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Creative Ways to Stay Social With Your Elderly Loved One

by TenderCare Assisted Living
May 28, 2020

Human interaction is an essential part of life. It’s a way to communicate empathy, (Lamothe 2018) love, and appreciation and comes in many forms such as a handshake, hug, kiss, or spending time with those who you care about most.

The COVID pandemic (Coronavirus 2020) has drastically changed how people all across the world are able to interact with their loved ones, especially the elderly who live in assisted living communities. Most have been in isolation for the last few months without the possibility of in-person visits. Although it is meant to protect their health, it doesn’t make it any less difficult for both residents and their families.

Thank goodness for technology and other forms of communication to help make things easier. Here are six creative ways you can stay social with your elder loved one amid isolation.

1. Video Calls

If you miss seeing your loved one in person, this is a great way to stay in touch and feel like you’re together. Please communicate with your senior’s caregivers to have them help set up the digital platform you’d like to use and assist your loved one with answering or starting a video call.

A few of the most popular video platforms include Zoom, Google Hangouts, FaceTime or Skype. All are free to use and are easy to navigate, so your loved ones should be able to access them on their own once they’ve been shown how they work.

2. Send a Care Package

There is nothing better than a gift in the mail or a special delivery to brighten your loved one’s day. You could include a few of their favorite treats, games, books, or puzzles. Although it can be very lonely being isolated for months at a time, getting a surprise package with some much-needed entertainment can make all the difference for your senior family member.

3. A Traditional Phone Call

If the thought of having to navigate technology with video chat is overwhelming, it’s easy to hop on a call and talk to your loved one. Schedule some time every day if you’re able to check-in that often. It’ll make all the difference, knowing that someone is concerned for their well being and wants to take some time to talk with them.

4. Encourage Daily Activity

During a time of isolation, your elderly loved one may not be able to leave their assisted living community and may be spending a lot of time in their room. Coordinate with their caregivers to allow time in their schedule each day to go outside for a few minutes whether they go for a walk around the property or just sit outside to soak in some sun. Fresh air will do them good and help them not feel so isolated being inside their room all day.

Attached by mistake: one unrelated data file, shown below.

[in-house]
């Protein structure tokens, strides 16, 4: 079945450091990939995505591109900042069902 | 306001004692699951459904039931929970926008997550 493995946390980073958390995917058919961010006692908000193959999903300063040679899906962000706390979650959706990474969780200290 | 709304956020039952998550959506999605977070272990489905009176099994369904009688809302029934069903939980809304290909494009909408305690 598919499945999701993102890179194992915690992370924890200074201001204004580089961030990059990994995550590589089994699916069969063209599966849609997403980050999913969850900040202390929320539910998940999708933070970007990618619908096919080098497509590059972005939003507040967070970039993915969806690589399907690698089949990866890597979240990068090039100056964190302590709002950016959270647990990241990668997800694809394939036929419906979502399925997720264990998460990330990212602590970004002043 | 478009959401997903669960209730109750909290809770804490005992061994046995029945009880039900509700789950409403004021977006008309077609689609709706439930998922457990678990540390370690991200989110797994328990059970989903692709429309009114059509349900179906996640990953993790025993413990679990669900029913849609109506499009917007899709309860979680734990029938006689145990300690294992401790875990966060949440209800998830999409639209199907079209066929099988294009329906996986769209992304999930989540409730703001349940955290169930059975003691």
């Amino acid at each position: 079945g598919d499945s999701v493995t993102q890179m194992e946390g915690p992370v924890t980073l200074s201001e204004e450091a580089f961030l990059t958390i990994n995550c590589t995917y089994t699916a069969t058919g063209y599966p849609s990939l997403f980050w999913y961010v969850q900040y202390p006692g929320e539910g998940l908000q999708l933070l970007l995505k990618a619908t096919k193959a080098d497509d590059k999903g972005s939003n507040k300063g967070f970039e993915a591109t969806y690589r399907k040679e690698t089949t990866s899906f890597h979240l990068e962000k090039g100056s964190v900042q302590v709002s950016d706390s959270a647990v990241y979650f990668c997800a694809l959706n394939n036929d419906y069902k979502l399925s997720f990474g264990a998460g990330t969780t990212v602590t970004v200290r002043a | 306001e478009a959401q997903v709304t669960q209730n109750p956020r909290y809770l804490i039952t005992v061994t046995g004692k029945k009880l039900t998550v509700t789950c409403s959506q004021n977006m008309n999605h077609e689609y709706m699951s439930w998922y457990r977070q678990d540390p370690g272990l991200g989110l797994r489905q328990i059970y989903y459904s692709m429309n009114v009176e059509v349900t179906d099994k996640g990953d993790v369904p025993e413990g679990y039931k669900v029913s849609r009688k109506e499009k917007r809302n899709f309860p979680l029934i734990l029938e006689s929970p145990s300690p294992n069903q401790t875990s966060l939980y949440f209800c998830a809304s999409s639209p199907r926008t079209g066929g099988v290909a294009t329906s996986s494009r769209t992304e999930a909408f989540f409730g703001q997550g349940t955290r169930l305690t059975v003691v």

5. Schedule a Window Visit If Permitted

Many assisted living communicates are allowing loved ones to stop by and say hi to their elderly loved ones through a window or door. If allowed, it’s a great way for you to make an in-person connection and help them feel a sense of belonging to finally see you again.

6. Open Line of Communication with Caregivers

Make sure that you’re checking in on your elderly loved one as much as possible without overwhelming their care staff. Be sure to get frequent updates on your senior’s eating habits, emotional, and physical health. This will help you to make sure they are getting the best care possible when you’re not able to check on them in person.

Giving You Peace of Mind

Rest assured that your elderly loved one’s assisted living community is going above and beyond to protect their health. They strictly follow all state and local mandates and the CDC’s recommended guidelines (COVID19 2020) to ensure added safety and protection for their residents, giving you peace of mind knowing they are being well taken care of.

This time of isolation will not last forever, and until you’re able to hug them again, use these creative ways to stay social with your elderly loved one. They are all excellent forms of communication that will help you keep in touch and let them know just how much you care.

Are you in the Denver area and wondering if assisted living is right for your loved one? Reach out and we can help you make an informed decision.

Post Sources

Coronavirus Disease 2019 (COVID-19). (n.d.). Retrieved May 26, 2020, from https://www.cdc.gov/coronavirus/2019-nCoV/index.html

COVID19 Guidance (2020, May 19). COVID-19 Guidance for Older Adults. Retrieved May 26, 2020, from https://www.cdc.gov/aging/covid19-guidance.html

Lamothe, C. (2018, January 03). Let's touch: Why physical connection between human beings matters. Retrieved May 26, 2020, from https://www.theguardian.com/society/2018/jan/03/lets-touch-why-physical-connection-between-human-beings-matters

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